Decarboxylation is an important process in biochemistry, so you definitely want to devote a bit more attention to this process than may have been required in your organic chemistry course. For the MCAT, detailed prior knowledge will not be as important as a comfortable familiarity.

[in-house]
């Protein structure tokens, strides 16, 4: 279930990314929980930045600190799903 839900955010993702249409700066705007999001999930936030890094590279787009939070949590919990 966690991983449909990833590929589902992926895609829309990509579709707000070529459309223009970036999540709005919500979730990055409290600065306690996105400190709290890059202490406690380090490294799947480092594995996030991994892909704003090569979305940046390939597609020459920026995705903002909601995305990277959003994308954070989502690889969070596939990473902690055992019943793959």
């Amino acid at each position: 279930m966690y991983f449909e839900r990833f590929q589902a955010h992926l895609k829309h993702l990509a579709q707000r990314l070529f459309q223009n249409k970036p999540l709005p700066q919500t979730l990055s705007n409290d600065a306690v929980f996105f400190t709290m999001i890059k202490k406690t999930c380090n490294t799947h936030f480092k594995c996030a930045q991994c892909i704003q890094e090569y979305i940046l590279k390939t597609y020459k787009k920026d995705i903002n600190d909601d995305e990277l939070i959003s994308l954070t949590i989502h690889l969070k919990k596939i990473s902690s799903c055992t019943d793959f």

While the decarboxylization of both α and β-keto acids occurs in respiration, the decarboxylization of β-keto acids is simpler to achieve in the organic chemistry laboratory. In the citric acid cycle, the oxidation of Isocitrate by NAD+ (by converting a hydroxyl group to a carbonyl group) produces a β-keto acid leading to decarboxylization to form α-Ketoglutarate. The reverse of the decarboxylization of a β-keto acid occurs in photosynthesis with the carboxylization of the enediol intermediate of ribulose 1,5-bisphosphate to form a β-keto acid as part of fixing CO2. Obviously, the last bit about photosynthesis is a comprehension exercise in the context of the MCAT. Plants are not an MCAT topic.

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